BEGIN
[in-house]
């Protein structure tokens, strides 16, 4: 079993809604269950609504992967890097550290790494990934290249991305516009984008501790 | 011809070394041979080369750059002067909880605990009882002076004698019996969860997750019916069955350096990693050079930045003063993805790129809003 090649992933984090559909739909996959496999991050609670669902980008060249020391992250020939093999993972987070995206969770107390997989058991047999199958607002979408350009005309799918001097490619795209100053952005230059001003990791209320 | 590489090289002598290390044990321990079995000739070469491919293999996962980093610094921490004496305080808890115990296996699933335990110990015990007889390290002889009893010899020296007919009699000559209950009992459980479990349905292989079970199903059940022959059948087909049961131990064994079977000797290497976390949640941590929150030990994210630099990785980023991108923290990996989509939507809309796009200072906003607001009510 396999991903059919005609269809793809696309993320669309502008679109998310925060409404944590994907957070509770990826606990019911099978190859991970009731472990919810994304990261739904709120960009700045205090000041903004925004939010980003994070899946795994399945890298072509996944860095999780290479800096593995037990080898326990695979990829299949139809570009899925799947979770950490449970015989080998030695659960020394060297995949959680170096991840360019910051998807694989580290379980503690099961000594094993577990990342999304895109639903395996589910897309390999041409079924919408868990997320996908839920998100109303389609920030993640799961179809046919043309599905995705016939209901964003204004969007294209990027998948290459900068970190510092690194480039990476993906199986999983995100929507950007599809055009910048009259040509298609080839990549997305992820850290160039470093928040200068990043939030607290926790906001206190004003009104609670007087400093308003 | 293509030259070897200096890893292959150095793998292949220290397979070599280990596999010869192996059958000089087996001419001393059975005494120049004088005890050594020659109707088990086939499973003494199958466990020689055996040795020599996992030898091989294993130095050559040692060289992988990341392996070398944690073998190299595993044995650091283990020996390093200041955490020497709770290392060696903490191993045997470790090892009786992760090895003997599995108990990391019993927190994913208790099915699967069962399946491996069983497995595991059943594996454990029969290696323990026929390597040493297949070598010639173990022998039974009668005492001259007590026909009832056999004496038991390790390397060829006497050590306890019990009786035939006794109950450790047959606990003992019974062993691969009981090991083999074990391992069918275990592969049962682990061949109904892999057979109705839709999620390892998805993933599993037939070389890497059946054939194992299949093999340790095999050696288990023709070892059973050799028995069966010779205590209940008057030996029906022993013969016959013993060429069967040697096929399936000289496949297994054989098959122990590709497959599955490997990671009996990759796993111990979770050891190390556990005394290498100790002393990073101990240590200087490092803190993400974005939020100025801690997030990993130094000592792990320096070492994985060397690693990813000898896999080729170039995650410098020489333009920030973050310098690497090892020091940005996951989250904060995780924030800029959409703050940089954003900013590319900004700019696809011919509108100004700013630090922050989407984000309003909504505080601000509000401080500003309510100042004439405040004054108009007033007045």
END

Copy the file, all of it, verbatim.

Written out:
[in-house]
């Protein structure tokens, strides 16, 4: 079993809604269950609504992967890097550290790494990934290249991305516009984008501790 | 011809070394041979080369750059002067909880605990009882002076004698019996969860997750019916069955350096990693050079930045003063993805790129809003 090649992933984090559909739909996959496999991050609670669902980008060249020391992250020939093999993972987070995206969770107390997989058991047999199958607002979408350009005309799918001097490619795209100053952005230059001003990791209320 | 590489090289002598290390044990321990079995000739070469491919293999996962980093610094921490004496305080808890115990296996699933335990110990015990007889390290002889009893010899020296007919009699000559209950009992459980479990349905292989079970199903059940022959059948087909049961131990064994079977000797290497976390949640941590929150030990994210630099990785980023991108923290990996989509939507809309796009200072906003607001009510 396999991903059919005609269809793809696309993320669309502008679109998310925060409404944590994907957070509770990826606990019911099978190859991970009731472990919810994304990261739904709120960009700045205090000041903004925004939010980003994070899946795994399945890298072509996944860095999780290479800096593995037990080898326990695979990829299949139809570009899925799947979770950490449970015989080998030695659960020394060297995949959680170096991840360019910051998807694989580290379980503690099961000594094993577990990342999304895109639903395996589910897309390999041409079924919408868990997320996908839920998100109303389609920030993640799961179809046919043309599905995705016939209901964003204004969007294209990027998948290459900068970190510092690194480039990476993906199986999983995100929507950007599809055009910048009259040509298609080839990549997305992820850290160039470093928040200068990043939030607290926790906001206190004003009104609670007087400093308003 | 293509030259070897200096890893292959150095793998292949220290397979070599280990596999010869192996059958000089087996001419001393059975005494120049004088005890050594020659109707088990086939499973003494199958466990020689055996040795020599996992030898091989294993130095050559040692060289992988990341392996070398944690073998190299595993044995650091283990020996390093200041955490020497709770290392060696903490191993045997470790090892009786992760090895003997599995108990990391019993927190994913208790099915699967069962399946491996069983497995595991059943594996454990029969290696323990026929390597040493297949070598010639173990022998039974009668005492001259007590026909009832056999004496038991390790390397060829006497050590306890019990009786035939006794109950450790047959606990003992019974062993691969009981090991083999074990391992069918275990592969049962682990061949109904892999057979109705839709999620390892998805993933599993037939070389890497059946054939194992299949093999340790095999050696288990023709070892059973050799028995069966010779205590209940008057030996029906022993013969016959013993060429069967040697096929399936000289496949297994054989098959122990590709497959599955490997990671009996990759796993111990979770050891190390556990005394290498100790002393990073101990240590200087490092803190993400974005939020100025801690997030990993130094000592792990320096070492994985060397690693990813000898896999080729170039995650410098020489333009920030973050310098690497090892020091940005996951989250904060995780924030800029959409703050940089954003900013590319900004700019696809011919509108100004700013630090922050989407984000309003909504505080601000509000401080500003309510100042004439405040004054108009007033007045």